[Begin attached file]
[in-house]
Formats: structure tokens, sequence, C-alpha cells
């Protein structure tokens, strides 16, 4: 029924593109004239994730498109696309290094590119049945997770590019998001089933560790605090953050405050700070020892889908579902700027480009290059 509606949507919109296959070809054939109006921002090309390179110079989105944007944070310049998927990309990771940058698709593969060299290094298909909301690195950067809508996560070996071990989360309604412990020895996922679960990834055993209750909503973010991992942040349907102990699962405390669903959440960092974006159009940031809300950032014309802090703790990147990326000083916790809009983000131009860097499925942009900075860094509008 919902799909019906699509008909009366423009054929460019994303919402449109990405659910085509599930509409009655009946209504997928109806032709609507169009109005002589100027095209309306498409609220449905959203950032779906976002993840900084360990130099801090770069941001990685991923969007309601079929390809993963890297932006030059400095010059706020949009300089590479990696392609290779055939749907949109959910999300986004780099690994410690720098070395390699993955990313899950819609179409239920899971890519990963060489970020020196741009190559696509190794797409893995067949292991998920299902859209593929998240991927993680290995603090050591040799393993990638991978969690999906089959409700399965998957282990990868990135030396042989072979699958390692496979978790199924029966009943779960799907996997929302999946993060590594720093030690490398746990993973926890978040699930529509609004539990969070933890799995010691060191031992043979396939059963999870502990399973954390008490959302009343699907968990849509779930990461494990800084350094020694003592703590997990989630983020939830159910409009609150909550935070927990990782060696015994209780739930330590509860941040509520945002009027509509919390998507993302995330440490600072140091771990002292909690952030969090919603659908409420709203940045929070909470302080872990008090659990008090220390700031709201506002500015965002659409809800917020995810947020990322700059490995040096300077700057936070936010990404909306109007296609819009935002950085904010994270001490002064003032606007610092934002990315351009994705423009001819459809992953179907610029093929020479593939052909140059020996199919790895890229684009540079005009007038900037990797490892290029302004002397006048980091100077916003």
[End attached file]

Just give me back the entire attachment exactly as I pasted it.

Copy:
[in-house]
Formats: structure tokens, sequence, C-alpha cells
């Protein structure tokens, strides 16, 4: 029924593109004239994730498109696309290094590119049945997770590019998001089933560790605090953050405050700070020892889908579902700027480009290059 509606949507919109296959070809054939109006921002090309390179110079989105944007944070310049998927990309990771940058698709593969060299290094298909909301690195950067809508996560070996071990989360309604412990020895996922679960990834055993209750909503973010991992942040349907102990699962405390669903959440960092974006159009940031809300950032014309802090703790990147990326000083916790809009983000131009860097499925942009900075860094509008 919902799909019906699509008909009366423009054929460019994303919402449109990405659910085509599930509409009655009946209504997928109806032709609507169009109005002589100027095209309306498409609220449905959203950032779906976002993840900084360990130099801090770069941001990685991923969007309601079929390809993963890297932006030059400095010059706020949009300089590479990696392609290779055939749907949109959910999300986004780099690994410690720098070395390699993955990313899950819609179409239920899971890519990963060489970020020196741009190559696509190794797409893995067949292991998920299902859209593929998240991927993680290995603090050591040799393993990638991978969690999906089959409700399965998957282990990868990135030396042989072979699958390692496979978790199924029966009943779960799907996997929302999946993060590594720093030690490398746990993973926890978040699930529509609004539990969070933890799995010691060191031992043979396939059963999870502990399973954390008490959302009343699907968990849509779930990461494990800084350094020694003592703590997990989630983020939830159910409009609150909550935070927990990782060696015994209780739930330590509860941040509520945002009027509509919390998507993302995330440490600072140091771990002292909690952030969090919603659908409420709203940045929070909470302080872990008090659990008090220390700031709201506002500015965002659409809800917020995810947020990322700059490995040096300077700057936070936010990404909306109007296609819009935002950085904010994270001490002064003032606007610092934002990315351009994705423009001819459809992953179907610029093929020479593939052909140059020996199919790895890229684009540079005009007038900037990797490892290029302004002397006048980091100077916003």